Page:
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Report shows disparities between N.C. counties in ability to fund public schools

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The Public School Forum of North Carolina released its annual Local School Finance Study this week, which looks at how each county spends its money on public schools. The data reflects the 2021-22 school year.

The study revealed a significant gap between the state’s poorest and richest counties in regard to their capacity to support schools.

Though school districts do receive federal and state funding, local funding plays a critical role in ensuring adequate resources and quality teacher salaries are available for schools.

The past annual studies have revealed trends that fuel the disparity between counties, according to this year’s study. One of these trends is the growing wealth inequality between richer and poorer counties leading to a gap in how counties are able to fund their schools. 

Another trend is that lower wealth counties tend to have higher tax rates than higher wealth counties to make up for the lack of sufficient funding, but still have low tax revenue compared to wealthier counties.

The study found the state’s 10 poorest counties have a tax rate 1.7 times higher than the top 10 richest counties.

A chart from the Public School Forum of North Carolina depicting Real Estate Wealth per Student and Average Local Spending per Student for the top and bottom 10 counties. Photo from the Public School Forum of North Carolina

“North Carolinians living in lower wealth districts continue to face an impossible financial burden to support public education,” said Public School Forum Policy and Research Manager Elizabeth Paul in a press release.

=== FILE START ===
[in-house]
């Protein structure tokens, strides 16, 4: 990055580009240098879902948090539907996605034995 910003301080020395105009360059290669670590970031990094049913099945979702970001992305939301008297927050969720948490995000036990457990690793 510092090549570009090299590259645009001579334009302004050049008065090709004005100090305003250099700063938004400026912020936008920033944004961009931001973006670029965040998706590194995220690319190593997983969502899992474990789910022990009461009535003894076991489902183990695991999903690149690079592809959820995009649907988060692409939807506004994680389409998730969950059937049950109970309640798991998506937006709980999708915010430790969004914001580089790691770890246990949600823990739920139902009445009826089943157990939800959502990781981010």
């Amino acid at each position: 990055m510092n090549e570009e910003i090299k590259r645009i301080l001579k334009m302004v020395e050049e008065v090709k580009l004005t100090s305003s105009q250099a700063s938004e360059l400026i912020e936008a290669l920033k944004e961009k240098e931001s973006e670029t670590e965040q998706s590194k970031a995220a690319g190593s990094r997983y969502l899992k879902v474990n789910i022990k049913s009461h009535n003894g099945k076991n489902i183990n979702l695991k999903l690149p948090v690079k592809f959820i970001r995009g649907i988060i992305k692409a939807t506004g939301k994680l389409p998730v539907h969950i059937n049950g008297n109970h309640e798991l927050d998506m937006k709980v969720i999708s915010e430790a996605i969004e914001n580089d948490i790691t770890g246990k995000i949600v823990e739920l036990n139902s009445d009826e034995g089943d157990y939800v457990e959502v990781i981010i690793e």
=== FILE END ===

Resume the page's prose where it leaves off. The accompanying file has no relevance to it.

Higher tax rates in lower wealth counties place a load on residents while still failing to achieve positive funding results for their public schools, the study found.

Results on the 100 counties from the study can be found in the interactive map below.

Lower-resourced districts have a harder time offering educators competitive salaries, which can lead to problems with hiring and retention, the study found.

The study includes an example highlighting this problem: In 2021-22, the Wake County Public School System, a wealthier district, offered teachers an average of $8,670 in a locally funded salary supplement. Greene County, a lower-wealth and rural district, provided teachers an average of $1,000 in a locally funded salary supplement. Learn more about North Carolina’s salary supplements here

The map below shows local teacher salary supplements:

In the 2021-23 biennium budget, the General Assembly allocated $100 million to offer teachers up to $4,250 in salary supplements in 95 counties with a focus on supporting rural and low-wealth locations.

There are also disparities in the amount school districts are able to spend on students, the study reports, with the top 10 highest-spending counties providing over four times the funding as the bottom 10 counties.

A district’s “ability to pay” reflects the income-adjusted revenue in an area divided by its student population, the study says. 

The top five counties in ability to pay are as follows:

1. Dare

2. Brunswick

3. Carteret

4. Jackson

5. Watauga

The bottom five counties in ability to pay are as follows:

1. Robeson

2. Greene

3. Hoke

4. Scotland

5. Sampson

Read the full study here.